How to Tie a Fishing Hook Loop

How to Tie a Fishing Hook Loop
Terminal loops offer easy ways to connect your fishing line to hooks, swivels and jigs. The simple surgeon's end loop knot doesn't snug down to the eye of the hook, so make the length of the loop closely match the length of the hook to avoid a messy rig. With a little practice, you'll be able to tie this knot and connect it to terminal tackle in the dark. Even when you learn more advanced knots, it's a handy trick to remember.


Difficulty: Easy

Things You’ll Need:
  • Monofilament fishing line
  • Fishing hook
  • Fingernail clippers or pocket knife
Step 1
Fold six inches of line back on itself to provide plenty of space for forming the knot. Pull the doubled line straight and hold the folded end between your right thumb and forefinger. Hold the free end against the main line with the other hand.
Step 2
Cross over the doubled line with the folded end and bring that end up through the circle that the line forms. Hold the crossed loop with the left hand.
Step 3
Cross over the doubled line again, moving the folded end over the circle of doubled line and then up through the circle again.
Step 4
Measure an end loop a little longer than the fish hook. Hold that loop between the right forefinger and thumb and snug the knot down against it.
Step 5
Draw the knot tight by pulling on the main line and the end loop. Clip off extra line with the fingernail clippers or cut the excess away with a pocket knife.
Step 6
Fold the loop and pass the end through the front of the fish hook eye, which is the side facing the barbed point. Slip the loop over the bend of the hook and pull the loop snug against the shank.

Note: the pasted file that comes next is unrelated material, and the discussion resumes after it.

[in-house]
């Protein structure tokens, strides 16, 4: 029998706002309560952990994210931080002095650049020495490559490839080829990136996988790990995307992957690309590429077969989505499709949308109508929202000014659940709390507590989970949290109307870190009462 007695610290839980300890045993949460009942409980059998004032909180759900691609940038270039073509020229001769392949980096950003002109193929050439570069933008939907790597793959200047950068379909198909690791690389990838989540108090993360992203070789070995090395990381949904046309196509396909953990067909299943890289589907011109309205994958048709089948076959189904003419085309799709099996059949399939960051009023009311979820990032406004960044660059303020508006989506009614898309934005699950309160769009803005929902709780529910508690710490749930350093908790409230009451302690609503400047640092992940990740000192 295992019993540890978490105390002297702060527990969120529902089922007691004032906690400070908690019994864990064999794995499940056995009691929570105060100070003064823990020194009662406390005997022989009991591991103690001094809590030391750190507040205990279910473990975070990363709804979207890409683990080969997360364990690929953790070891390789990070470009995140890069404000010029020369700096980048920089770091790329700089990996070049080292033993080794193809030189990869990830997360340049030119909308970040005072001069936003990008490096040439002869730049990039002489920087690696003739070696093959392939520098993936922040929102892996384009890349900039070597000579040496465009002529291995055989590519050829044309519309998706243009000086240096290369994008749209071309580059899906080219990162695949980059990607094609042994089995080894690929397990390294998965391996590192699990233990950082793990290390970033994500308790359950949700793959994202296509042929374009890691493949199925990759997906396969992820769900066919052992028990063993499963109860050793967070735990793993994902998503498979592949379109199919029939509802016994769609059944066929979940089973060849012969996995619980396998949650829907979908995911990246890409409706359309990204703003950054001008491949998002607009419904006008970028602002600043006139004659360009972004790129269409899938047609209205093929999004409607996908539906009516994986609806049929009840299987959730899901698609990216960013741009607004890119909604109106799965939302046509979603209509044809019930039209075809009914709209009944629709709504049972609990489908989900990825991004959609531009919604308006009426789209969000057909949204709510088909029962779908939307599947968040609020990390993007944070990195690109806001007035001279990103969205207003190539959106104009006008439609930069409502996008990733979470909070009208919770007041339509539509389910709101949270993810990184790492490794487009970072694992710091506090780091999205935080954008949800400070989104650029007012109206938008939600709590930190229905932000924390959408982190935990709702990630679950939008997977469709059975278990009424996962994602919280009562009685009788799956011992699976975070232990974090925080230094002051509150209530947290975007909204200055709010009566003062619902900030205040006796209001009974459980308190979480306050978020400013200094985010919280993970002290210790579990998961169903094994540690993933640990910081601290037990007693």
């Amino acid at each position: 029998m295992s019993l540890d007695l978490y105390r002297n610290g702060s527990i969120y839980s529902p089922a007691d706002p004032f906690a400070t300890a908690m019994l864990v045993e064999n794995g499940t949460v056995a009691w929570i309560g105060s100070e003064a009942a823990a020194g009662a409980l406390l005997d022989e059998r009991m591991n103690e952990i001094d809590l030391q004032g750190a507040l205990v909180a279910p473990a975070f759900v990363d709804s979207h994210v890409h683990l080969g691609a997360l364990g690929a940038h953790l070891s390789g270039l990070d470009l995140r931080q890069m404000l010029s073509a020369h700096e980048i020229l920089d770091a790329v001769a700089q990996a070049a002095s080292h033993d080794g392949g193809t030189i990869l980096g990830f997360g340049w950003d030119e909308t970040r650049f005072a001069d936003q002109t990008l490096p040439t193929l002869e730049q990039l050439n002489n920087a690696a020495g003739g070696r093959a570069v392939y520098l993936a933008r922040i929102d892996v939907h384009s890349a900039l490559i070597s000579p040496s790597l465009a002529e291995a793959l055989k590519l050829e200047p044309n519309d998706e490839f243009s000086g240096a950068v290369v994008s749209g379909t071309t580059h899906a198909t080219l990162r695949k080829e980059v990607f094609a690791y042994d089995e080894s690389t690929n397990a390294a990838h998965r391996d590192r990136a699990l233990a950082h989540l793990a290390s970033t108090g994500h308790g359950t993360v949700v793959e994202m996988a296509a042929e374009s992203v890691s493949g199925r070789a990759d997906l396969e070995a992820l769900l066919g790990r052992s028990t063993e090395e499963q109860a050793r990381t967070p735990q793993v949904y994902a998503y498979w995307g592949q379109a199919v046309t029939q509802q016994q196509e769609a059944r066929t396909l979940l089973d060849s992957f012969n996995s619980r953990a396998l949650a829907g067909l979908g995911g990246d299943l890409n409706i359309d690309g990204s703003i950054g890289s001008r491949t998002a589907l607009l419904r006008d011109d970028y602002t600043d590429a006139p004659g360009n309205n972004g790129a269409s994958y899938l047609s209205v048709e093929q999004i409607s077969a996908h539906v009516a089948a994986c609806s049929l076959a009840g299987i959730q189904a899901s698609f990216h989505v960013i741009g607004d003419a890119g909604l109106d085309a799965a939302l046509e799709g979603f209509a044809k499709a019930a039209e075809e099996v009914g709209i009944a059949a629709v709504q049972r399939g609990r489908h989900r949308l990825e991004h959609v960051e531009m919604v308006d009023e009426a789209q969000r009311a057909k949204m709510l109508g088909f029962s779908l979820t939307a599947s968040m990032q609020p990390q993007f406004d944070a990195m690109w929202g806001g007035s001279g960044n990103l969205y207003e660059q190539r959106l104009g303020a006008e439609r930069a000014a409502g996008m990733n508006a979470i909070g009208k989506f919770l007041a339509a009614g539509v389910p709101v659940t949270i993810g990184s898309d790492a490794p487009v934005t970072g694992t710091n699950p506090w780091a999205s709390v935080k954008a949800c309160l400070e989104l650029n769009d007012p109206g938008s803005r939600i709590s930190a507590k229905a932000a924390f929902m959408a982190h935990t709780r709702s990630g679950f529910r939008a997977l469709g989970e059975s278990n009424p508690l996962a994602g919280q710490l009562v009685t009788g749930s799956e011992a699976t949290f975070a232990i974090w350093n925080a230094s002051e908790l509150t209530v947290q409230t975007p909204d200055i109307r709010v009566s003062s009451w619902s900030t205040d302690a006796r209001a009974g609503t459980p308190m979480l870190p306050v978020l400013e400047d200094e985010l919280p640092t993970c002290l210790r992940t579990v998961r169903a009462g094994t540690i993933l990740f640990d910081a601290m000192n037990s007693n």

Tips & Warnings

Keep the presentation neat. Too much loop shows up underwater as a doubled section of line and could tip off suspicious fish.
Passing the loop through the front of the eye and then over the bend tips the point of the hook up to a better angle for snagging the fish.
A fixed loop knot works well enough for bait fishing but interferes with the action of jigs and lures. Choose swivels for the best lure action and tie on with non-slip knots that snug down tight against the tackle.
Don't try to bite off the excess line. Monofilament fishing line could chip your teeth.

Article Written By James Young

James Young began writing in 1969 as a military journalist combat correspondent in Vietnam. Young's articles have been published in "Tai Chi Magazine," "Seattle Post-Intelligencer," Sonar 4 ezine, "Stars & Stripes" and "Fine Woodworking." He has worked as a foundryman, woodturner, electronics technician, herb farmer and woodcarver. Young graduated from North Seattle Community College with an associate degree in applied science and electronic technology.

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